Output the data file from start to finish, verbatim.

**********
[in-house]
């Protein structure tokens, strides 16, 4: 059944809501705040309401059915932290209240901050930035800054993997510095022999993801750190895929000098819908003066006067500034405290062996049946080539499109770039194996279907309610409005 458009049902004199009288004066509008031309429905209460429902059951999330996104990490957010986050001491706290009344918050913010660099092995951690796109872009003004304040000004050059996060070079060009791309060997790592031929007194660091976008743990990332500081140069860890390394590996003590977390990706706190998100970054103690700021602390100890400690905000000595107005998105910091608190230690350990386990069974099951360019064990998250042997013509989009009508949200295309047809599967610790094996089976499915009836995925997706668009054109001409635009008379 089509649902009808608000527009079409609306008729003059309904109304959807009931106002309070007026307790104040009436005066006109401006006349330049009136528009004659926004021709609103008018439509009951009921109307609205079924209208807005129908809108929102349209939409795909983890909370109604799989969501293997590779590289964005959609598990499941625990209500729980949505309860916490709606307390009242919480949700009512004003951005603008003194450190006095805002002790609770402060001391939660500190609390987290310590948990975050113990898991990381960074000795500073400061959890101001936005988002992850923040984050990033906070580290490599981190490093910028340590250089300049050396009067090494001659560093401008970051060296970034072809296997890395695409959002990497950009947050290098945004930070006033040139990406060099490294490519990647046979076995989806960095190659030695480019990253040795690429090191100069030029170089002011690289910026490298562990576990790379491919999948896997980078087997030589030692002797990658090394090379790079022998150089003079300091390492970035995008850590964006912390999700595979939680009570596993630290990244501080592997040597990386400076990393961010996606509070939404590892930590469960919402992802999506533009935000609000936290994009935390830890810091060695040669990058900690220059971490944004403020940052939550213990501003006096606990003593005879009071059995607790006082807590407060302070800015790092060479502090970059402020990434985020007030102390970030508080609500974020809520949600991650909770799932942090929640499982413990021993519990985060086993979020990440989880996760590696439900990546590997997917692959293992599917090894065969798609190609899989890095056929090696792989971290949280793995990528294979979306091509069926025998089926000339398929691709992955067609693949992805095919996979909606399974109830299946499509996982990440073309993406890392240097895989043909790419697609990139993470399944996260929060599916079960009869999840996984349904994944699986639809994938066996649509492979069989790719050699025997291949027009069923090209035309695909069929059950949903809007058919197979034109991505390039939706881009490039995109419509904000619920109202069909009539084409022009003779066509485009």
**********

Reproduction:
[in-house]
């Protein structure tokens, strides 16, 4: 059944809501705040309401059915932290209240901050930035800054993997510095022999993801750190895929000098819908003066006067500034405290062996049946080539499109770039194996279907309610409005 458009049902004199009288004066509008031309429905209460429902059951999330996104990490957010986050001491706290009344918050913010660099092995951690796109872009003004304040000004050059996060070079060009791309060997790592031929007194660091976008743990990332500081140069860890390394590996003590977390990706706190998100970054103690700021602390100890400690905000000595107005998105910091608190230690350990386990069974099951360019064990998250042997013509989009009508949200295309047809599967610790094996089976499915009836995925997706668009054109001409635009008379 089509649902009808608000527009079409609306008729003059309904109304959807009931106002309070007026307790104040009436005066006109401006006349330049009136528009004659926004021709609103008018439509009951009921109307609205079924209208807005129908809108929102349209939409795909983890909370109604799989969501293997590779590289964005959609598990499941625990209500729980949505309860916490709606307390009242919480949700009512004003951005603008003194450190006095805002002790609770402060001391939660500190609390987290310590948990975050113990898991990381960074000795500073400061959890101001936005988002992850923040984050990033906070580290490599981190490093910028340590250089300049050396009067090494001659560093401008970051060296970034072809296997890395695409959002990497950009947050290098945004930070006033040139990406060099490294490519990647046979076995989806960095190659030695480019990253040795690429090191100069030029170089002011690289910026490298562990576990790379491919999948896997980078087997030589030692002797990658090394090379790079022998150089003079300091390492970035995008850590964006912390999700595979939680009570596993630290990244501080592997040597990386400076990393961010996606509070939404590892930590469960919402992802999506533009935000609000936290994009935390830890810091060695040669990058900690220059971490944004403020940052939550213990501003006096606990003593005879009071059995607790006082807590407060302070800015790092060479502090970059402020990434985020007030102390970030508080609500974020809520949600991650909770799932942090929640499982413990021993519990985060086993979020990440989880996760590696439900990546590997997917692959293992599917090894065969798609190609899989890095056929090696792989971290949280793995990528294979979306091509069926025998089926000339398929691709992955067609693949992805095919996979909606399974109830299946499509996982990440073309993406890392240097895989043909790419697609990139993470399944996260929060599916079960009869999840996984349904994944699986639809994938066996649509492979069989790719050699025997291949027009069923090209035309695909069929059950949903809007058919197979034109991505390039939706881009490039995109419509904000619920109202069909009539084409022009003779066509485009």